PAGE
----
Mexican Folk Art. The wealth of folk art in Mexico is recognized the world over for its beauty, utility and craft skills.
Mexican art spans a wide range of genres with many famous personalities being recognized around the world for their skill and artistic ability. Also well known around the world is Mexico's rich folk art heritage. People come from all over the world to find unique, one-of-a-kind crafts and pieces made by skilled artisans many of whom are the latest in a long line of artist involved in trades that have been passed down from generation to generation. Some crafts have arisen as the result of Spanish colonization and other outside influences like the famous Talavera pottery from Puebla and leatherwork in the charro tradition (charro is a nickname for people from Salamanca). However, many crafts are of indigenous, pre-Columbian origin like basket weaving, beadwork, metalwork, pottery and woven textiles. The wealth of folk art in Mexico is recognized the world over for its beauty, utility and craft skills. Fortunately, demand for the finest crafts helps ensure that these skills will not be lost in the future.
Mexican pottery is recognized for its craftsmanship and utility. Talavera pottery is produced in around the city of Puebla and closely resembles the pottery from Talavera de la Reina in Spain where the artists that imported this style to Mexico came from. One of the trademarks of this pottery is the high quality of the clay used which can only be found around Puebla. With production dating back to the 16th century, this Talavera Poblana (used to distinguish it from the Talavera pottery of Spain) pottery must adhere to certain characteristics to be considered authentic. It must have a crackled or craze finish, be milky white and have one or more of the six accepted, naturally pigmented colors: blue, yellow, black, green, orange and mauve. Also, for a piece to be considered authentic it must bear the mark of the maker, initials of the artist and the location of the factory in Puebla.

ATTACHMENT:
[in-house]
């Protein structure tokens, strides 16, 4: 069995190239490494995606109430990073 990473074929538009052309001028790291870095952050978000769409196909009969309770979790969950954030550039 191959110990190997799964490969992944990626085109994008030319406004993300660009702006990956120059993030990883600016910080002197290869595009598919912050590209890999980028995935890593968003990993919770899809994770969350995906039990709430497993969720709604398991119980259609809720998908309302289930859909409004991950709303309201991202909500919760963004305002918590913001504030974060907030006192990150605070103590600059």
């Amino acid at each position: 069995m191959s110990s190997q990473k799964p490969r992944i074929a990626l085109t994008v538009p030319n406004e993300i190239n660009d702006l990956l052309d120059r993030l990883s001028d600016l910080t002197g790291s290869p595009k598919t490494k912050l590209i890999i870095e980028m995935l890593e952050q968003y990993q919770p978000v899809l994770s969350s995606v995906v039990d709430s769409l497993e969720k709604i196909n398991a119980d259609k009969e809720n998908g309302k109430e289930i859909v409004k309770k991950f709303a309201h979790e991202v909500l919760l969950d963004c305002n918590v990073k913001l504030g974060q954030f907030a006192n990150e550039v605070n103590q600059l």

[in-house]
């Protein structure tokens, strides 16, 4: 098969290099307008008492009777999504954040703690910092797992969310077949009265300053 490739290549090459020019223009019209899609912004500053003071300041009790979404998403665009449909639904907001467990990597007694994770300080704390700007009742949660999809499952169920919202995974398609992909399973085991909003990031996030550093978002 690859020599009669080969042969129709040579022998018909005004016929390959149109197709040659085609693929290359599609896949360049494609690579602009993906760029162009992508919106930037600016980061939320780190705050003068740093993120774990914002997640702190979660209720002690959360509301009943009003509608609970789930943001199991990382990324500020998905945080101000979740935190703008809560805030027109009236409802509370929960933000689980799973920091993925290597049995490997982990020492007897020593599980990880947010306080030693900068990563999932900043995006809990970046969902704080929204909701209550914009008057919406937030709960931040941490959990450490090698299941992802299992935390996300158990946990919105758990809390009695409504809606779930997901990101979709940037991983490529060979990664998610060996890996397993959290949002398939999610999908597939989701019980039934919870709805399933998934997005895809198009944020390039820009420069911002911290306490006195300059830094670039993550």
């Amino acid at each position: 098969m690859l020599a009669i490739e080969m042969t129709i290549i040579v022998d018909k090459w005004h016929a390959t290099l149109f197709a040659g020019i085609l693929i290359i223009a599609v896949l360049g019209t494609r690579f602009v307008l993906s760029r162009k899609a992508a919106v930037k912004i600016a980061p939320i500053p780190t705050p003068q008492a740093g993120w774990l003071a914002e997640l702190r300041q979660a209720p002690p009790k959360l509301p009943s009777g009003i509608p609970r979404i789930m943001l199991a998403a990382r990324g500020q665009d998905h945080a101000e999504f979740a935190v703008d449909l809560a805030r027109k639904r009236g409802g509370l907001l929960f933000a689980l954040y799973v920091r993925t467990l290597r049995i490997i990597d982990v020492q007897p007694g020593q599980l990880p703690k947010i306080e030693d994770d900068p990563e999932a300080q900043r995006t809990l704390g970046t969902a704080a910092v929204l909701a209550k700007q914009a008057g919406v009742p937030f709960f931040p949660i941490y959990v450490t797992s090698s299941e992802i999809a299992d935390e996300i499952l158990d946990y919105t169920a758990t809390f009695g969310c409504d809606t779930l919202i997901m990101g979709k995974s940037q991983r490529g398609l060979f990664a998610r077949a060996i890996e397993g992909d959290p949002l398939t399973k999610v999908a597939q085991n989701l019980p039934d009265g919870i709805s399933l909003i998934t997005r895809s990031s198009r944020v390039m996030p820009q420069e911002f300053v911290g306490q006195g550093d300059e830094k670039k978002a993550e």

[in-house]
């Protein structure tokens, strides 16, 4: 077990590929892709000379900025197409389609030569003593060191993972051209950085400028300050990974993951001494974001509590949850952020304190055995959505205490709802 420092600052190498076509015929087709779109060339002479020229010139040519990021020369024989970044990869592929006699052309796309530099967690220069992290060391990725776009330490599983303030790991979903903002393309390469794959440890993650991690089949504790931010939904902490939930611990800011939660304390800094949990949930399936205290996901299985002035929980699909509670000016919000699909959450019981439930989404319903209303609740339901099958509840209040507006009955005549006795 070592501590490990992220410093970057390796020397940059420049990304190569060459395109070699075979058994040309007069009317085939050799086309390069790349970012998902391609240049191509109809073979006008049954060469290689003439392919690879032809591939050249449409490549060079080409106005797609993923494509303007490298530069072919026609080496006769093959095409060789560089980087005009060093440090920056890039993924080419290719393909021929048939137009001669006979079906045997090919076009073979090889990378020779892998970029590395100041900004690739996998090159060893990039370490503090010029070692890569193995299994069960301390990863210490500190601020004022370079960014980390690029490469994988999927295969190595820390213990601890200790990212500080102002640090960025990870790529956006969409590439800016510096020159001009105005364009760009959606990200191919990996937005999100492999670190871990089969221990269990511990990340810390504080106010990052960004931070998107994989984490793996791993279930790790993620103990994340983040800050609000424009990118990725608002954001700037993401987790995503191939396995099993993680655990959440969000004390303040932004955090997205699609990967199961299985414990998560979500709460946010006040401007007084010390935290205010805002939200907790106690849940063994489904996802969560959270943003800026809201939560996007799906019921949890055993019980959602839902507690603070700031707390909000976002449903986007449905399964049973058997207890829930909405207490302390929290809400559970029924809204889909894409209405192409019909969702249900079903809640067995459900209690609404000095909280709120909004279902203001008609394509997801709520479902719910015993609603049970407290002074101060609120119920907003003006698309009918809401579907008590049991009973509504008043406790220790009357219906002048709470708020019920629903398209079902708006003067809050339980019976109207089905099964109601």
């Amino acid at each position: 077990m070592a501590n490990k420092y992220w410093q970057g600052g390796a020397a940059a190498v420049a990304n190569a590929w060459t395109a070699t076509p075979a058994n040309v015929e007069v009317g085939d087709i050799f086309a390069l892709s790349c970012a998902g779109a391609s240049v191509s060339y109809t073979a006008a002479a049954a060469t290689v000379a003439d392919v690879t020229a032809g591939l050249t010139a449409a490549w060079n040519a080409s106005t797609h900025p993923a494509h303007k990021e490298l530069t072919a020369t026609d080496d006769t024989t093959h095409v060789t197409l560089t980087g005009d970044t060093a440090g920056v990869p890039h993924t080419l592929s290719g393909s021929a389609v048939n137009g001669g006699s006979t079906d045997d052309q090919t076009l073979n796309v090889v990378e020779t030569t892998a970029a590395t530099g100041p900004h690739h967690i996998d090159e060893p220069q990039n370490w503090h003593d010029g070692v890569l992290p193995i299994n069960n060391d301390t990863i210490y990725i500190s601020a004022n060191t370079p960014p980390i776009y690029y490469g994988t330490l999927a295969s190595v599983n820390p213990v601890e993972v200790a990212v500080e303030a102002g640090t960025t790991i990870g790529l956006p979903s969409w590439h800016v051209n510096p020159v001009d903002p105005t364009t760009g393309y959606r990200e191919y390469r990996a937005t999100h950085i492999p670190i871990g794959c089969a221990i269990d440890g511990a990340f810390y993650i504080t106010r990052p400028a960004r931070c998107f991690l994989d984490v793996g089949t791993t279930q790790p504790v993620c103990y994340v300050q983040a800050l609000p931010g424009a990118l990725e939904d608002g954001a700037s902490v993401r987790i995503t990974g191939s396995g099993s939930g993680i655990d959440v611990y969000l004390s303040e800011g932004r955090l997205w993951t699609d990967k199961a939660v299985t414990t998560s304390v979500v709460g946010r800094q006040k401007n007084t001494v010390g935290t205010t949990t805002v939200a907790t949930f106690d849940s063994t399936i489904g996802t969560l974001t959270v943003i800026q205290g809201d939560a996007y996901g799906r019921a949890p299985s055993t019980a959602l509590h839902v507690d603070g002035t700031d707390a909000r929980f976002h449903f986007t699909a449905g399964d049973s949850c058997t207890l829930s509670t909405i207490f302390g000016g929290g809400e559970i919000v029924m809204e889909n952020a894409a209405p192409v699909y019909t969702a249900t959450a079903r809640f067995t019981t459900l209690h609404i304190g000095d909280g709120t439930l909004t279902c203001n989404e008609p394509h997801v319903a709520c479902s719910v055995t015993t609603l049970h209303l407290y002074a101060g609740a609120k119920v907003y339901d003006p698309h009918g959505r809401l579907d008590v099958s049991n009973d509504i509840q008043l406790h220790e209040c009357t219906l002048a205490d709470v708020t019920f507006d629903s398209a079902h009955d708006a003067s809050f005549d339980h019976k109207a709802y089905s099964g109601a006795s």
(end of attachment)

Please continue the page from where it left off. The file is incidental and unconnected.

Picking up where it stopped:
Other noteworthy ceramics found in Mexico include barro negro which is pottery that is jet black in color, very sturdy and comes from Oaxaca. The origin of this style of pottery dates back to the Zapotecs and Mixtecs and was gray in color. The smooth black finish that we know today is a relatively new innovation created by Doña Rosa Real in the 1950's. Other popular regional styles are bruñido from Jalisco, mayolica from Guanajuato and the Trees of Life and other assorted creatures produced in the State of Mexico.
Leatherwork is also a famous and cherished art in Mexico thanks to its historical association with ranching and charro (cowboy) culture. Saddles, belts and footwear have historically been the most popular articles demanded from artists but there is also an important demand for bags, furniture and other leather crafts which are recognized for its elaborate stamp work and "Sheridan style" carving.
Another pre-Columbian art is paper craft since paper making has been an important part of Mexican society since the Maya around 300 CE but there is also anecdotal evidence that the Olmecs used paper going back to 500-1000 BCE. The earliest type of paper that was used is called amate and was made from the bark of the morus (mulberry) and also the ficus tree depending on the color of the paper desired. The Mayans used paper for clothing and documentation as well as decorations and this tradition would get passed on to the Aztecs. Today amate paper is still being produced by artisans in Puebla and Veracruz and artist from Guerrero use this paper for their traditional paintings. Today it is common to see paper banners, often with elaborate cut paper designs, of all different colors decorating houses and businesses throughout Mexico.
Of course, one folk art that cannot be overlooked is the production of handmade toys. Often made of wood, these toys are known for their ingenuity and entertainment value. Toys can vary from puppets to noisemakers and the ever popular piñata. With their roots from days long gone and used as a solution so underprivileged children could also learn to play and use their imagination, these toys prove that necessity is the mother of invention.
There many other forms of folk art that makes Mexico a destination for collectors and admirers alike. Metalwork, beadwork, wood carving and furniture are just a few more examples of wealth of popular art that demonstrates the resourcefulness, imagination and skill that has made Mexican crafts some of the most sought after around the world.